HC maintains new evaluation system for bureaucrats
NEW DELHI: The Narendra Modi The government's 360-degree evaluation system for high-level bureaucrats has received a boost, and the Delhi high court refused to eliminate it in a recent case.
The HC also dismissed at the end of February a request for review submitted by the officer urging her to reconsider the decision, saying that the review is not warranted.
Introduced in 2015, the 360-degree evaluation system made the verification of eligible bureaucrats at the highest levels of office much stricter. However, it has also received criticism from various sectors for being opaque and non-transparent, unlike the Annual Confidential Reports (ACR).
When dealing with a guilty plea, the HC supported the new government system, which is also known as Multi-Source Feedback Guidelines (SPS).
A Justice and Justice bank studied the guidelines and the MSF minutes of each of the meetings of the Committee of Secretaries constituted to decide on additional secretaries, before rejecting the appeal of a senior IAS officer who challenged MSF, who passed it overlooked three times, and sought a copy of his assessment.
The HC agreed with the Center's position through an additional general lawyer and a permanent lawyer, and noted: The MSF Guidelines were not intended to be issued, that is, placed in the public domain. They should serve as internal guidelines for the Secretaries Committee/Splicing Committee when they assumed the task of deciding to impale Additional Secretaries.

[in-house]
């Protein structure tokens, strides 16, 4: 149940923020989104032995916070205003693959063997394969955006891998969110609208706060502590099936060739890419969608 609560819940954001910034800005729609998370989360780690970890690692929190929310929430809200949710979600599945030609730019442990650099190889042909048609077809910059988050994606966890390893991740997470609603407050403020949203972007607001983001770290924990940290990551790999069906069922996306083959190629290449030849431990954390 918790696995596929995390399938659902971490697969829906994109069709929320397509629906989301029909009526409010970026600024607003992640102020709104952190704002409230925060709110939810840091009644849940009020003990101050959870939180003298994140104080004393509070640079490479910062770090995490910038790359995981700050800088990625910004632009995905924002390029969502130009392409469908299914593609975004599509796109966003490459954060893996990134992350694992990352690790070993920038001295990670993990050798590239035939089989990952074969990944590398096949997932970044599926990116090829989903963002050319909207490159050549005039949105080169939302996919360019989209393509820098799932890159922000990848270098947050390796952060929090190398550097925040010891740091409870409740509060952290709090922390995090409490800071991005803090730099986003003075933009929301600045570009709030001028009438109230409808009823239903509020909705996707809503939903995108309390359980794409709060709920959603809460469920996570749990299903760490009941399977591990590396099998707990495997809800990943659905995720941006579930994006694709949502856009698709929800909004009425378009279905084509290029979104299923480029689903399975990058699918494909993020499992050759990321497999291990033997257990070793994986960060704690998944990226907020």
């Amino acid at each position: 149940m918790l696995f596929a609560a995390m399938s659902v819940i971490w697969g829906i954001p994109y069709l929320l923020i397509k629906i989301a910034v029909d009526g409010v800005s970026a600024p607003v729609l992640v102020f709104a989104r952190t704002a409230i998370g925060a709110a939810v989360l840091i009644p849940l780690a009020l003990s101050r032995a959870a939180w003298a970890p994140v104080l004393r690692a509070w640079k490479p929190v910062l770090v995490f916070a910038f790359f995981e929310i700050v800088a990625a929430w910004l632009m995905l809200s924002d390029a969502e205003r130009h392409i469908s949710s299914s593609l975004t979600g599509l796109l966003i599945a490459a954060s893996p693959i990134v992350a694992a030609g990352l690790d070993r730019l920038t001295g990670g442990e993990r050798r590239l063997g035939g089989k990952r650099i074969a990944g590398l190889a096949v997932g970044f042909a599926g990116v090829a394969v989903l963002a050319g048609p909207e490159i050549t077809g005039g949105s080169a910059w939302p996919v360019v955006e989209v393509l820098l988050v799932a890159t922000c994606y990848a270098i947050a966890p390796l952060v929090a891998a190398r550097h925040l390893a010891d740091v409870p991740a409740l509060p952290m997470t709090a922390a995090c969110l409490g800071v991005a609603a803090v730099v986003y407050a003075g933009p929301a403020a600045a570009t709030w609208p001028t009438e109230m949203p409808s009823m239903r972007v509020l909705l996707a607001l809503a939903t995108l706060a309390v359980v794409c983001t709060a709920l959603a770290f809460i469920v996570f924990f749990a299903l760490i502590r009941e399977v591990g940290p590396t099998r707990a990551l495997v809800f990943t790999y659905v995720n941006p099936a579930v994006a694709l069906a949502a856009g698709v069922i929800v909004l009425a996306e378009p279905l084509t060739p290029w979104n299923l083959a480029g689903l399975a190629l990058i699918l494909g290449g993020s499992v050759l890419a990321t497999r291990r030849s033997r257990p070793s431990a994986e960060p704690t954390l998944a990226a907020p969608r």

In his plea, the senior IAS officer had urged the HC to order the Center to consider its case of splicing for the positions of additional secretary and later the secretary of the government of India. He stated that the SPS rules were never published or published and attacked the decision as arbitrary.
Previously, the HC had ordered the central government to put before it on a sealed cover the MSF guidelines that took into account the case of the officer on the last three occasions.
He found nothing wrong in the process by saying that MSF is intended to help the CoS/EPC carry out its task, its use to reach a decision cannot be said to be illegal.
He also noted that MSF involved the entire process through which the official's case was examined for inclusion as an additional secretary on multiple occasions before and after May 2016. The government also considered the recommendations of an Expert Panel, as well as the Panel of Review Experts, the HC ruled.